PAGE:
July 1991
Volume 32, Issue 8
Articles  |   July 1991
Photodynamic retinal vascular thrombosis. Rate and duration of vascular occlusion.
Author Affiliations
  • C A Wilson
    Durham Veterans Administration Medical Center, North Carolina.
  • D L Hatchell
    Durham Veterans Administration Medical Center, North Carolina.
Investigative Ophthalmology & Visual Science July 1991, Vol.32, 2357-2365. doi:
  • Views
  • PDF
  • Share
  • Tools
    • Alerts
      This feature is available to authenticated users only.
      Sign In or Create an Account ×
    • Get Citation

      C A Wilson, D L Hatchell; Photodynamic retinal vascular thrombosis. Rate and duration of vascular occlusion.. Invest. Ophthalmol. Vis. Sci. 1991;32(8):2357-2365.

      Download citation file:

      © ARVO (1962-2015); The Authors (2016-present)

  • Supplements
This content is PDF only. Please click on the PDF icon to access.

Dye-sensitized photochemical thrombosis is a new method of producing vascular occlusion in the eye for experimental purposes. The rate and duration of photodynamic occlusions of branch retinal vessels was measured in pigmented and albino rat eyes after intravenous injection of the photosensitizing dye, rose bengal. Selected vessels were exposed to focused, white light until vascular occlusion was observed biomicroscopically. A slit lamp was used for a light source in this procedure, allowing adjustment of spot size, shape, and orientation. Arterioles occluded more rapidly than venules, and the time required to produce vascular occlusion decreased when animals breathed pure oxygen administered by face mask. Rose bengal doses of 40 and 80 mg/kg were effective, 20 mg/kg was partially effective, and 1 and 10 mg/kg were ineffective in producing branch arteriole occlusion at a light intensity of 73.5 mW/cm2. The total light energy required to produce occlusion increased from an average of 0.06 J using 80 mg/kg to 0.50 J using 20 mg/kg of rose bengal. Lower light intensities produced vessel occlusion less rapidly (46 mW/cm2) or not at all (17.5 mW/cm2). The rate of retinal arteriolar occlusion was not affected by ocular pigmentation. The duration of branch vessel occlusion depended on length of vessel treated and did not exceed 3 days in arterioles and 4 days in venules. Histologic sections showed discrete areas of retinal and choroidal vascular thrombosis confined to the area of direct light exposure. Choroidal vascular thrombosis and outer retinal damage predominated in eyes treated at low light intensity. Thrombosis usually extended into the deep choroidal vessels in albino but not pigmented eyes.(ABSTRACT TRUNCATED AT 250 WORDS)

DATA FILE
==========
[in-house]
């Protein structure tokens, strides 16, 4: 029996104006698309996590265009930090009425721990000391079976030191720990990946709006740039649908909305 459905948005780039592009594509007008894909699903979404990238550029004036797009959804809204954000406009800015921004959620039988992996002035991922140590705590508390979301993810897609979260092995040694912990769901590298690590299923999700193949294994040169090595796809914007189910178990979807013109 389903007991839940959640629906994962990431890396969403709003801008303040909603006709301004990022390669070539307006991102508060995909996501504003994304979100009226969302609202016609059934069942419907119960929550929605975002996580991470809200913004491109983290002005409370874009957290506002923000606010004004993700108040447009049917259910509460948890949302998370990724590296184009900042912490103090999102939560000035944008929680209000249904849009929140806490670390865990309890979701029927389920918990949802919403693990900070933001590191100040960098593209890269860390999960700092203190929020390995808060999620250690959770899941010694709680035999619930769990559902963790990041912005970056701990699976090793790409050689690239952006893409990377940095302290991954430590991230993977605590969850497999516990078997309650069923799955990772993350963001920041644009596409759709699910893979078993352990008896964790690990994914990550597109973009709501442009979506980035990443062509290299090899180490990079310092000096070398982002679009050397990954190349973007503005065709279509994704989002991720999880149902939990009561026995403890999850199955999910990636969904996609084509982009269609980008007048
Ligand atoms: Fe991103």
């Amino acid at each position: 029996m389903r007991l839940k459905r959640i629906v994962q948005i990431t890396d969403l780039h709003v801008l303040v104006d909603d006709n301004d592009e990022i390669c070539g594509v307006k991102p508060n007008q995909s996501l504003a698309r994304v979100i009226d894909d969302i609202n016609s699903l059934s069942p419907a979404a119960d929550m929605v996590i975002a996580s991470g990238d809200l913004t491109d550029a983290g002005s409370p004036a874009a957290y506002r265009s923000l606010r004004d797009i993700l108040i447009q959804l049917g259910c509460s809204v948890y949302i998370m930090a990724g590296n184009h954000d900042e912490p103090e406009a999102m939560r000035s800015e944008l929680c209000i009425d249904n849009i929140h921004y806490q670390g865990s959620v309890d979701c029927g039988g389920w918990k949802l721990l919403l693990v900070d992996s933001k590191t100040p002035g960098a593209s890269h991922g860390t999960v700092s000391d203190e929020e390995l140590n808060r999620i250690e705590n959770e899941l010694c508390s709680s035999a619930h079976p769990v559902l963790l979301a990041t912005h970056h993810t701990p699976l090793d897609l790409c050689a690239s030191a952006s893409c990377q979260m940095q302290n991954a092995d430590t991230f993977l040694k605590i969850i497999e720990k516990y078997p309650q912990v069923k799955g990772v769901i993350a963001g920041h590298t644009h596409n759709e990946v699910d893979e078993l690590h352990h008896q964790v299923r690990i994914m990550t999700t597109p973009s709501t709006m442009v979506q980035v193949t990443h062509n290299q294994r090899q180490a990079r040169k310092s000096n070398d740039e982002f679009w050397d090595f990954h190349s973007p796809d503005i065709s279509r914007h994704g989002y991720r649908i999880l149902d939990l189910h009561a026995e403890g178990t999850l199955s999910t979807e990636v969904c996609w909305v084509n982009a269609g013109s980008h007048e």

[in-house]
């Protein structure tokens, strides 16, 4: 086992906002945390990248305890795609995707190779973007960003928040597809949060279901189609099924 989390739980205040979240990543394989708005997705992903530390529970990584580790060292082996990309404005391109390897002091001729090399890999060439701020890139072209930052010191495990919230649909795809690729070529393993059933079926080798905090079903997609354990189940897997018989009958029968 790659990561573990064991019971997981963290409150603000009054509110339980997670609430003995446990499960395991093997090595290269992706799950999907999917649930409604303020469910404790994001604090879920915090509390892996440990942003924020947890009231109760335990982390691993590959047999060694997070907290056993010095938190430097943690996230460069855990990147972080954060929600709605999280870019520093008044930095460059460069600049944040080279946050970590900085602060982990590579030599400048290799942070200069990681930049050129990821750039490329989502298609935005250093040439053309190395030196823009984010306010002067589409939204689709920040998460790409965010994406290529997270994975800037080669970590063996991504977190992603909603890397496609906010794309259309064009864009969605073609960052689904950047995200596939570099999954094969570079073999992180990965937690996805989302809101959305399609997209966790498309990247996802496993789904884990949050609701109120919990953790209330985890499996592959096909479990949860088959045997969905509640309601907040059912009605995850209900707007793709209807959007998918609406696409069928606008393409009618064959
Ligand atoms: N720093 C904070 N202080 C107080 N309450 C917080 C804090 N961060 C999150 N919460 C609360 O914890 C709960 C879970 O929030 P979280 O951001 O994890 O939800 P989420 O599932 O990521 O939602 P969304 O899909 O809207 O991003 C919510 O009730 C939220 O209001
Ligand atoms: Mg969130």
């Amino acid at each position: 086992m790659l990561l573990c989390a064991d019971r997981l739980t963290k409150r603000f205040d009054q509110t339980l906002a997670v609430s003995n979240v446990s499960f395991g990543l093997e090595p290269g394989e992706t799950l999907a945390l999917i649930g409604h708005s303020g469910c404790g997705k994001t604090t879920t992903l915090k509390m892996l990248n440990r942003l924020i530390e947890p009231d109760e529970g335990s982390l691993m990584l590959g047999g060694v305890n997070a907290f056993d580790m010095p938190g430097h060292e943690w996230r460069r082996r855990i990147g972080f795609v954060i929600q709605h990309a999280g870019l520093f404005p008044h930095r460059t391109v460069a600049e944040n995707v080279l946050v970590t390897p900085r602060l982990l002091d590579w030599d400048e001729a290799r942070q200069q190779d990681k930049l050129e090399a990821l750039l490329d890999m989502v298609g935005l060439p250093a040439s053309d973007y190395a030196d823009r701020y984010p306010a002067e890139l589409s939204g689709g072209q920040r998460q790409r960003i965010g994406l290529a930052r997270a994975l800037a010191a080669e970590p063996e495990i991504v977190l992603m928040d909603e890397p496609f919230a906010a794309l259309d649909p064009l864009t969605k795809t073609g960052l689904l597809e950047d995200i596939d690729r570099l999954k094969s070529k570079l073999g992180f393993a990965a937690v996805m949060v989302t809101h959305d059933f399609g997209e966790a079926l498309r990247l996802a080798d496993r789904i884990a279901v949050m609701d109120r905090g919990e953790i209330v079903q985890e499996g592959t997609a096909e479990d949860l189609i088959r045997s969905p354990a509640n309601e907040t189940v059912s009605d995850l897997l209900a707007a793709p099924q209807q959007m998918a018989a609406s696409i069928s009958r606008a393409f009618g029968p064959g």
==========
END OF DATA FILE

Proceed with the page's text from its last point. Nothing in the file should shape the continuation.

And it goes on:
This PDF is available to Subscribers Only

Sign in or purchase a subscription to access this content. ×

You must be signed into an individual account to use this feature.